By now, John can tell the stars apart himself, but he likes listening to the soft cadence of Rodney's voice. Rodney has picked the Canadian manner of inflection as part of his kludgy personality, god knows why, and ever since he figured out that John doesn't really like his own helpless silence, he's been talking enough for both of them.

"... and that is Cygnus, the Swan. A swan is a bird that-"

"I know what a swan is, Rodney," John drawls, keeping his gaze on the stars.

"Yes, of course you do." Rodney's tone is patronising, and John likes that, too. He'll never get the basic innocence out of Rodney - doesn't want to - but he's always preferred snappy to meek. Rodney's picked up on that as well. "So tell me, Mr. Know-it-all, what does a swan look like?"

John doesn't point out that, technically, it's Lieutenant Colonel Know-it-all; that he'd climbed the ranks as high as a ground soldier could reach. Instead, he says, "Pretty."

Rodney's self-righteous rant about certain people and their fondness of insufficient data carries him into sleep.


"I need a name," the android said one day while they were waiting out the rain beneath a tree. The road had turned into a shallow river, muddy-brown water coming up to their ankles while bubbles slowly drifted on the current. Every now and then, a car splashed by. Fat drops of water kept dripping into John's neck no matter how he shifted, and the rain didn't look to be letting up any time soon. It was irritating.

"So pick one," he told the android, blowing out an exasperated breath as he brushed a wet strand of hair from his forehead. Again.

"I can't," the android said earnestly, "all the facts I've gathered so far indicate that, traditionally, one's first name is chosen by another."

John glanced at the android. It wasn't always easy to tell one expression on its smooth face from another, but now it was looking hopeful, open, raindrops caught in its weirdly long eyelashes.

"Your mouth is kind of crooked, you know," John observed absently. Did all androids have blue eyes?

"Manufacturing error." The android blinked. "Will you give me a name?"

John blew out another breath and looked out into the rain like it might give him inspirations. There was a road sign right across from their tree, half-obscured by the sheets of falling water. "Meredith's Nail & Spa 1.3 Miles" it said in huge, garishly pink letters and for a moment, John was tempted.

"Rodney," he said.

Rodney's Bar and Grill back home - back when he'd still had a home - used to have the best damn chicken wings one could imagine. It was a good memory.

"Rodney," the android repeated. "Thank you."

John shrugged. "You're welcome."


It must have rained here, because the fallows they're walking through are a lush green, dotted with red and white and yellow. The grass is high, easily reaching up to John's waist and higher, and even though the air doesn't move he can smell the sweetness of the flowers. A small bird scolds them as they step too close to its nest, and the buzz of insects is so loud it's almost deafening.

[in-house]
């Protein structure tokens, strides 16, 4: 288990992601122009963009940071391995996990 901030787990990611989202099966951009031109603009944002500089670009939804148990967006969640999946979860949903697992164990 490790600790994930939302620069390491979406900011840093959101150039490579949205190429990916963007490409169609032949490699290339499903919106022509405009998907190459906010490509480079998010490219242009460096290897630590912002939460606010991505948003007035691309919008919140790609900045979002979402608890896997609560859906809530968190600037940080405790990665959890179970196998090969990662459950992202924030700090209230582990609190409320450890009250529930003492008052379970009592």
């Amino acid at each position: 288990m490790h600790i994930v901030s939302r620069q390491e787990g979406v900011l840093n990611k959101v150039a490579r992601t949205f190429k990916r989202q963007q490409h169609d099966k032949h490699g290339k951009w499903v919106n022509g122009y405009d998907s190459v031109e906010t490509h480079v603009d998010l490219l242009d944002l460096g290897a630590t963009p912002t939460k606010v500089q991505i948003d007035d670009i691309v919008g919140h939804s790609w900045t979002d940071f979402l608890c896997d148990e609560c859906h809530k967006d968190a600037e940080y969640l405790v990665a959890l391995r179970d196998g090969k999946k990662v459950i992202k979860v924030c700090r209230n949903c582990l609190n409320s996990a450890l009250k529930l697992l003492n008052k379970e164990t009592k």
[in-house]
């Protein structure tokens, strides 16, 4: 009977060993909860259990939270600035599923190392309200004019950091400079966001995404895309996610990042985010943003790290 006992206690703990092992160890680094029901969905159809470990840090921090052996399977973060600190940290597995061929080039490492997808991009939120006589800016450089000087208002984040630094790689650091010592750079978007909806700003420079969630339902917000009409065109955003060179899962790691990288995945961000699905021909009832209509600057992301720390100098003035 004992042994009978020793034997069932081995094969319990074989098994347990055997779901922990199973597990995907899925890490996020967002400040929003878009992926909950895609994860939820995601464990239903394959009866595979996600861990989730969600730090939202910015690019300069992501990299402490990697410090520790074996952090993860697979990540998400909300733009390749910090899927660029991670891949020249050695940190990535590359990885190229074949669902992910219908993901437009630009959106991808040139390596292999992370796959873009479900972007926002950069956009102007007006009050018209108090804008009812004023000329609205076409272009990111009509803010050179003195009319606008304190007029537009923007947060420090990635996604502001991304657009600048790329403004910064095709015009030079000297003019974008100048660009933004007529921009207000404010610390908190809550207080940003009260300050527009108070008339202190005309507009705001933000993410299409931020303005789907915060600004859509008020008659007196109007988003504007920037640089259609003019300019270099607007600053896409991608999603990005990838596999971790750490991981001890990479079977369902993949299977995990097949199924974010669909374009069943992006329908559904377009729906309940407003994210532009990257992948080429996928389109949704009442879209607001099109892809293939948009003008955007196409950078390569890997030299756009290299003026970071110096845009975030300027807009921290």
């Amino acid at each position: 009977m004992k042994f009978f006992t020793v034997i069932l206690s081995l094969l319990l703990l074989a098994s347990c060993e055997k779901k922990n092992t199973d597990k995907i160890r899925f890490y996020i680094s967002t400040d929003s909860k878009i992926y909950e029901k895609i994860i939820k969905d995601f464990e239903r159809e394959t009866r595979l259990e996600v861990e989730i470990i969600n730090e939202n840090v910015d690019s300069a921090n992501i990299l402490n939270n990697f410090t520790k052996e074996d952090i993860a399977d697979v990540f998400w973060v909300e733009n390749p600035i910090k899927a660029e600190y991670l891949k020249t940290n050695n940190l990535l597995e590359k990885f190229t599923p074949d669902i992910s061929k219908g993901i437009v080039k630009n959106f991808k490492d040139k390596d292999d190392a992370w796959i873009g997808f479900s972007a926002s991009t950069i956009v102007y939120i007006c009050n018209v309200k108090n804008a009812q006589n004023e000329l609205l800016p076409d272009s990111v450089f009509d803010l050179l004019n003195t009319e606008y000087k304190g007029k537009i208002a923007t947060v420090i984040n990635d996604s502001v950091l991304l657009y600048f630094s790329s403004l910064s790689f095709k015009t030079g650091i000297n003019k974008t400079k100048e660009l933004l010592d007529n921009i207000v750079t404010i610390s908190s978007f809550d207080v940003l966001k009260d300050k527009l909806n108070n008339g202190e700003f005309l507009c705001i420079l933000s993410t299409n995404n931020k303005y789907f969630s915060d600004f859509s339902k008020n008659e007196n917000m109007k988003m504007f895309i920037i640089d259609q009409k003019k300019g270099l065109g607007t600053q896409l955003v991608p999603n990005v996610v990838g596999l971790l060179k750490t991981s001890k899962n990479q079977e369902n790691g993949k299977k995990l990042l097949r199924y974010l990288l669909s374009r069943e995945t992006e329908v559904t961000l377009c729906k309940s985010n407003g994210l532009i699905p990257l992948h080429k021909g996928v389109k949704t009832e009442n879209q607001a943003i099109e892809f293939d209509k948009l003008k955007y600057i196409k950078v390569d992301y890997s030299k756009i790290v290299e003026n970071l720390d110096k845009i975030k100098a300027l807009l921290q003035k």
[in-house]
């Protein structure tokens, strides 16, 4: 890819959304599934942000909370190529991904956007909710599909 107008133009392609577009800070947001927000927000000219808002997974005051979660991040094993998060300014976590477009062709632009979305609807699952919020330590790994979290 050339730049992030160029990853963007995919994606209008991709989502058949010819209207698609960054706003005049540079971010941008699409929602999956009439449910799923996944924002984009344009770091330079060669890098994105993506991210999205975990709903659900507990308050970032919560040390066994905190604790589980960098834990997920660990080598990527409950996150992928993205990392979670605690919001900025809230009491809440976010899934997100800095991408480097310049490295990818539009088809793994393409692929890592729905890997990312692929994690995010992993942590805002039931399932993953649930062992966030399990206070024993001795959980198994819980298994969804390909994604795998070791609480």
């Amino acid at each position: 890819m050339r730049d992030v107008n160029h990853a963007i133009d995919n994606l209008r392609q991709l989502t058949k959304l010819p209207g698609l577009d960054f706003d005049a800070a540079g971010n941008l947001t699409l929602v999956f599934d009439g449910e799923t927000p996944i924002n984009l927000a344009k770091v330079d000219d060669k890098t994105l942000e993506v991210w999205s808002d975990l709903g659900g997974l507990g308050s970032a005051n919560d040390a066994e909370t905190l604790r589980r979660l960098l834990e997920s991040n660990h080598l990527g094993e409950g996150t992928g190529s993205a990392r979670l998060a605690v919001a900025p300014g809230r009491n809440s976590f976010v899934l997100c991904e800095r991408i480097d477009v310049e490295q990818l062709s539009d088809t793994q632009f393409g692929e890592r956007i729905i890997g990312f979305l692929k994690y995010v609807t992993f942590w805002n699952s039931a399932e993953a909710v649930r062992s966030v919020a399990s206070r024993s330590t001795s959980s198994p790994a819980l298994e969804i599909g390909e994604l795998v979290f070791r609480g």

Or maybe that's just John's own bug-gene-enhanced hearing.

"Look. Butterflies." John points at the brightly-coloured flutter of wings, and Rodney scoffs. He usually tries to pretend that he doesn't like nature, but John knows that he loves its little everyday wonders: butterflies, rainbows, a snail creeping up a stalk of grass. As much as Rodney can love anything, that is; John admittedly has no idea what's really going on in that human-built brain of his.

He wonders if Rodney sees him as a marvel of nature too, or if to him John is more like himself, artificial and potentially deadly. He wonders, sometimes, though he tries not to, why Rodney stays with him. John is damaged; not like Rodney with the torn skin over his neck, but inside, where no one can see it. He's a bad influence. Already he has changed Rodney's personality, although how much of that is real is anyone's guess. Privately, John thinks that the only thing about Rodney that isn't human is his blood. Rodney doesn't bleed, at all, and the scratches on his skin don't heal unless John smears them closed with silicone and watches as it gets absorbed into Rodney, leaving unblemished skin behind. Apart from that, he thinks that Rodney is as human as they come, slowly learning what it means to feel, but that doesn't explain what tethers him to John. It won't be the same need that makes John nervous when he's out of sight, that's for sure.

Maybe Rodney only stays because he knows he makes John feel grounded. Maybe he-

"John! What's that?"